Citibank will pay an administrative penalty of R69.5 million for being part of the forex trading cartel, as it is cooperating in the investigation.
The settlement deal covers Citibank's role in the forex trading cartel and was announced by the Competition Commission.
"This settlement was done to encourage speedy settlement and full disclosure to strengthen the evidence for prosecution of the other banks," said commissioner Tembinkosi Bonakele.
Commission spokesperson Sipho Ngwema explained the deal.
"Citibank N.A. will pay an administrative penalty of R69 500 860... This figure does not exceed 10 percent of Citibank N.A.'s annual turnover in the Republic of South Africa. Citibank N.A. undertook to cooperate with the commission and avail witnesses to assist the prosecution of the other banks that colluded in this matter."
Ngwema said that from "at least 2007", Citibank and its competitors had "a general agreement to collude on prices for bids, offers and bid-offer spreads for the spot trades in relation to currency trading involving US dollar / rand currency pair". Citbank and its competitors also "manipulated the price of bids and offers through agreements to refrain from trading and creating fictitious bids and offers".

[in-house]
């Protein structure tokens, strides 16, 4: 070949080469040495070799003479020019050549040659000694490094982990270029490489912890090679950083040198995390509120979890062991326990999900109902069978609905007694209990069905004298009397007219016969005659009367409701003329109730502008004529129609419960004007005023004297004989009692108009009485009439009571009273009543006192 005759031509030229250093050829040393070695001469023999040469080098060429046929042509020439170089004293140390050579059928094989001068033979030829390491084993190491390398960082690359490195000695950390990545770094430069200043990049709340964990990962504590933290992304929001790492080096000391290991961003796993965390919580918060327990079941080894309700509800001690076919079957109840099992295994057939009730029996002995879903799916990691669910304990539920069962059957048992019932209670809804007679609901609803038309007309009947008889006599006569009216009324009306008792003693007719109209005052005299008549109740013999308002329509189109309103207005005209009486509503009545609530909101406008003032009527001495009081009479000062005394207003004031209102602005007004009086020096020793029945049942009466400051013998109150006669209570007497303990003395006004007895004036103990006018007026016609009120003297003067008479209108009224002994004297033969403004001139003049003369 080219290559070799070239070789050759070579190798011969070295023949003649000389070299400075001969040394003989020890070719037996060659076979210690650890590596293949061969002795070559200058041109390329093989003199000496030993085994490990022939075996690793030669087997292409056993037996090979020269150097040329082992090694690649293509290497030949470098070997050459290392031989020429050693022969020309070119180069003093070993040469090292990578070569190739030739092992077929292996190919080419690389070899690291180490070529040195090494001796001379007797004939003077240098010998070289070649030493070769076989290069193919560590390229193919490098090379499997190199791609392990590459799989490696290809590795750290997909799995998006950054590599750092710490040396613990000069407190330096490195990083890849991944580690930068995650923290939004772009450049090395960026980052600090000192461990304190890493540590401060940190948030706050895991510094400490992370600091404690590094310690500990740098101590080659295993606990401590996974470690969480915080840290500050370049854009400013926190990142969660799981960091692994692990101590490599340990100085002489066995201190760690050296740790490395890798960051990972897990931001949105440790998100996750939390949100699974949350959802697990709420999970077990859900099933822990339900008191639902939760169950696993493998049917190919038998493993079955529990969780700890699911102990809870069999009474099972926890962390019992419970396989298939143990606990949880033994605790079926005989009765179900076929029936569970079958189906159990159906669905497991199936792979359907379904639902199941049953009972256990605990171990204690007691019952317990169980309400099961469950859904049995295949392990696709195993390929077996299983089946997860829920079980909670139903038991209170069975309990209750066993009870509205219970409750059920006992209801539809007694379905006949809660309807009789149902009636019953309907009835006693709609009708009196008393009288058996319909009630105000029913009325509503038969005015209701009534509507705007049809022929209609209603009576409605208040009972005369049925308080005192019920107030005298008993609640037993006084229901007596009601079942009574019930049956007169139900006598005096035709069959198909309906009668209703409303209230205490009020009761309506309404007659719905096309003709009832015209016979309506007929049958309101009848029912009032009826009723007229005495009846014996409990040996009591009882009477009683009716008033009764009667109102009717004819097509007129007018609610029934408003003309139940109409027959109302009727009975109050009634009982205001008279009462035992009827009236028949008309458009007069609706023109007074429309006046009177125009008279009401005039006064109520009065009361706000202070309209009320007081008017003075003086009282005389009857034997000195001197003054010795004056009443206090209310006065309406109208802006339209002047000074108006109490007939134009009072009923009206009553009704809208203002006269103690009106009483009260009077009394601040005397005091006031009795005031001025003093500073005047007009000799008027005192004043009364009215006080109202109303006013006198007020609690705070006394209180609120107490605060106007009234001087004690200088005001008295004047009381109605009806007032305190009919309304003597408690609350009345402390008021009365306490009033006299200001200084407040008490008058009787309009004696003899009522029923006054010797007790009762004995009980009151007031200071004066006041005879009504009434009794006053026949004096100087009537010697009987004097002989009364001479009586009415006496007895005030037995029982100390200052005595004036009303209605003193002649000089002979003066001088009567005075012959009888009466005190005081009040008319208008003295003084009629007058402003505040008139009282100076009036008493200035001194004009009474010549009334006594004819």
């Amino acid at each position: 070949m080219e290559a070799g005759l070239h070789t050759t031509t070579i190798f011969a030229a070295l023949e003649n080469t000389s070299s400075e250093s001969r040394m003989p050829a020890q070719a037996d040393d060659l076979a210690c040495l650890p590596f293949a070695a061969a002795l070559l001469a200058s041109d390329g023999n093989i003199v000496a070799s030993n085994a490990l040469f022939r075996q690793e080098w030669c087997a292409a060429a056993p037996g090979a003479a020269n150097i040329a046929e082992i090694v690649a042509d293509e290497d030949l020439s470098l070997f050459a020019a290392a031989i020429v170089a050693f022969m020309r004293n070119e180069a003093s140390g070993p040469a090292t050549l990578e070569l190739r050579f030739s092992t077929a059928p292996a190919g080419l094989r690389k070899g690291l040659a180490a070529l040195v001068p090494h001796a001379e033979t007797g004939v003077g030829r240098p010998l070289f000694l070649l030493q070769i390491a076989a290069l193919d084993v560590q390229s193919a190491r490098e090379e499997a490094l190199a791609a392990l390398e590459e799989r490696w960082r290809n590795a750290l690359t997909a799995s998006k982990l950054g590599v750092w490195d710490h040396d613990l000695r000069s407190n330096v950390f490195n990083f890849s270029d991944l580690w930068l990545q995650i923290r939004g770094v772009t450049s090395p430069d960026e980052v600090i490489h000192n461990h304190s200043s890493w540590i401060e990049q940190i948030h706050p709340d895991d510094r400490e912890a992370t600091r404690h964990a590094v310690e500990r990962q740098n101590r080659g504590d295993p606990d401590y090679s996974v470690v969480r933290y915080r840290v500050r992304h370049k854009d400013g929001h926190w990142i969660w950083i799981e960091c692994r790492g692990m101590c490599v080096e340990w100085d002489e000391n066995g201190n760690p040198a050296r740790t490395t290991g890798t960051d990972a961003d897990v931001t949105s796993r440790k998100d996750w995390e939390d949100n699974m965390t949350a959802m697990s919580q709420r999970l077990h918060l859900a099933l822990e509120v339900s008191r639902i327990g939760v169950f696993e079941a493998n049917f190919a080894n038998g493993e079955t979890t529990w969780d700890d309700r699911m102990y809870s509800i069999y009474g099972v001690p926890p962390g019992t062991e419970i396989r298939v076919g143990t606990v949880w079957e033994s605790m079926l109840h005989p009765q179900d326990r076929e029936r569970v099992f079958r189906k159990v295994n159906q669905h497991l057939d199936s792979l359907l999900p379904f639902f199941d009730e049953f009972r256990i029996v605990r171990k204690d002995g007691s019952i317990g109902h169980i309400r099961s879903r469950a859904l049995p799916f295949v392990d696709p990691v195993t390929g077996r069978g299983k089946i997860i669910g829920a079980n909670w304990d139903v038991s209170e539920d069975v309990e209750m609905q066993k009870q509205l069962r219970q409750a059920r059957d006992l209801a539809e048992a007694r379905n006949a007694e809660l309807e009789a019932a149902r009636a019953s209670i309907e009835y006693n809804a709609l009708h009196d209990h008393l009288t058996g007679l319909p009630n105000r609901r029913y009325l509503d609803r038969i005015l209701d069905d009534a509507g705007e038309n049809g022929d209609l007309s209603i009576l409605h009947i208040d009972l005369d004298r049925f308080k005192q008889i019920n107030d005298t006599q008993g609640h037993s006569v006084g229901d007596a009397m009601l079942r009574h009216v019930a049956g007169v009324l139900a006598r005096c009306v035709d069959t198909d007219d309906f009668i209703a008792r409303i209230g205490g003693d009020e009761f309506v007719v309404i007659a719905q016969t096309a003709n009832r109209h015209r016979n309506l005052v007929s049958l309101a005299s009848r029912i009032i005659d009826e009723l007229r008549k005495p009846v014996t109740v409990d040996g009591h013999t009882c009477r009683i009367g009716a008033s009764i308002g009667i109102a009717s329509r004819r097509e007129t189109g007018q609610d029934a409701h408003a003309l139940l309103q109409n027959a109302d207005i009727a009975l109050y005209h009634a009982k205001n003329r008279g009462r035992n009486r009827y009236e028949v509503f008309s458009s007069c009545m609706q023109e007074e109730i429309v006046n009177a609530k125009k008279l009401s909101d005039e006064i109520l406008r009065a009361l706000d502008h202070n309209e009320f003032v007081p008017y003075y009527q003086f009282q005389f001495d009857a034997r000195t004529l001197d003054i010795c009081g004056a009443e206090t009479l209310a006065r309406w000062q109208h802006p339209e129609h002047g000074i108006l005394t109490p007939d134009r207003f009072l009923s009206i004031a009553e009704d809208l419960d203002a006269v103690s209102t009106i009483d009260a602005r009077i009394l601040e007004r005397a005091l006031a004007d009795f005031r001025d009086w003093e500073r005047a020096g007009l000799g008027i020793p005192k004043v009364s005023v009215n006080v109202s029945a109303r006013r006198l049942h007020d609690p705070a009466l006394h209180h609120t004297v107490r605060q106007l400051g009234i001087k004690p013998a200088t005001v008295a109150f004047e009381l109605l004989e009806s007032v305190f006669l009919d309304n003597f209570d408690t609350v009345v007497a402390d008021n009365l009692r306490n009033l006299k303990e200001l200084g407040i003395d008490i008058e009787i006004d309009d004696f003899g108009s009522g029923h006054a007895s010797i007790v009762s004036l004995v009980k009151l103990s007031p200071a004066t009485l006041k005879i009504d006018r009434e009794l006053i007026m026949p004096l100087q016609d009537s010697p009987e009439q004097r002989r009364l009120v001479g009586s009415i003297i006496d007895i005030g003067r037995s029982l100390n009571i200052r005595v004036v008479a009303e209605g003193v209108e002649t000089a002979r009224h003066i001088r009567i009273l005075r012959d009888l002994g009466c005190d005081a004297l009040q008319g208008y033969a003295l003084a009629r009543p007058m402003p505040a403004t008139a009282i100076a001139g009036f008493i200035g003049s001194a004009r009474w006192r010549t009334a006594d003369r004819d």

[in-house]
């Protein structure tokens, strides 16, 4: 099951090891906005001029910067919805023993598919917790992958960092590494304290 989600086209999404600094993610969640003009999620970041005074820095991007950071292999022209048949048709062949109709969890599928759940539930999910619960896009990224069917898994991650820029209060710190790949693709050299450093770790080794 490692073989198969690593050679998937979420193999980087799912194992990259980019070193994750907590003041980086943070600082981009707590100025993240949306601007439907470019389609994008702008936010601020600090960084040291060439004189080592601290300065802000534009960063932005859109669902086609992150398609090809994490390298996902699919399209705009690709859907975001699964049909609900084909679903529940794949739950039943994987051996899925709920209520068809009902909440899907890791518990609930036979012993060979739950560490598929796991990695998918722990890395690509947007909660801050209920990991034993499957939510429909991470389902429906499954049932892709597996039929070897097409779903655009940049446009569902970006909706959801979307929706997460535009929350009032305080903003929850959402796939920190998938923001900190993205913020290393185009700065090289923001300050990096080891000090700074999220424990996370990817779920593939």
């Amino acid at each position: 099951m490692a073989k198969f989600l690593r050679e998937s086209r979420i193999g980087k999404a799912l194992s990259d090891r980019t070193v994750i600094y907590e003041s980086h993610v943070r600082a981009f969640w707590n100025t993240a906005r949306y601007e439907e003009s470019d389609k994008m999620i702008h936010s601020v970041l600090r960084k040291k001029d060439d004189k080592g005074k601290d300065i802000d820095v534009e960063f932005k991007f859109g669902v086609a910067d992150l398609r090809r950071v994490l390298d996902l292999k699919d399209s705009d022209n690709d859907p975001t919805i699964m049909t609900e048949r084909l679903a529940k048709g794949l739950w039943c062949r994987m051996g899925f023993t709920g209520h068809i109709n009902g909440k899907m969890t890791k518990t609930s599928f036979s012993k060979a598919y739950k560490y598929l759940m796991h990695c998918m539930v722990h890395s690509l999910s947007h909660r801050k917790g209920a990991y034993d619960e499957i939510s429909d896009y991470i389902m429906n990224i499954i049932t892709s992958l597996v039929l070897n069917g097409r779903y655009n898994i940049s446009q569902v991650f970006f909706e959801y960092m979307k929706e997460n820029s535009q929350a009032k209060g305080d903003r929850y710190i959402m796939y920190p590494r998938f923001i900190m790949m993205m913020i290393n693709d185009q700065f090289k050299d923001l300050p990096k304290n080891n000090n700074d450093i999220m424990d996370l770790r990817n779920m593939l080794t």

The deal follows the commission's referral on February 17 of a collusion case to the Competition Tribunal for prosecution against 17 banks.
The banks are: the Bank of America Merrill Lynch International Limited, BNP Paribas, JP Morgan Chase & Co, JP Morgan Chase Bank N.A, Investec Ltd, Standard New York Securities Inc., HSBC Bank Plc, Standard Chartered Bank, Credit Suisse Group; Standard Bank of South Africa Ltd, Commerzbank AG; Australia and New Zealand Banking Group Limited, Nomura International Plc., Macquarie Bank Limited, Citibank N.A., ABSA Bank Limited (ABSA), Barclays Capital Inc, Barclays Bank plc.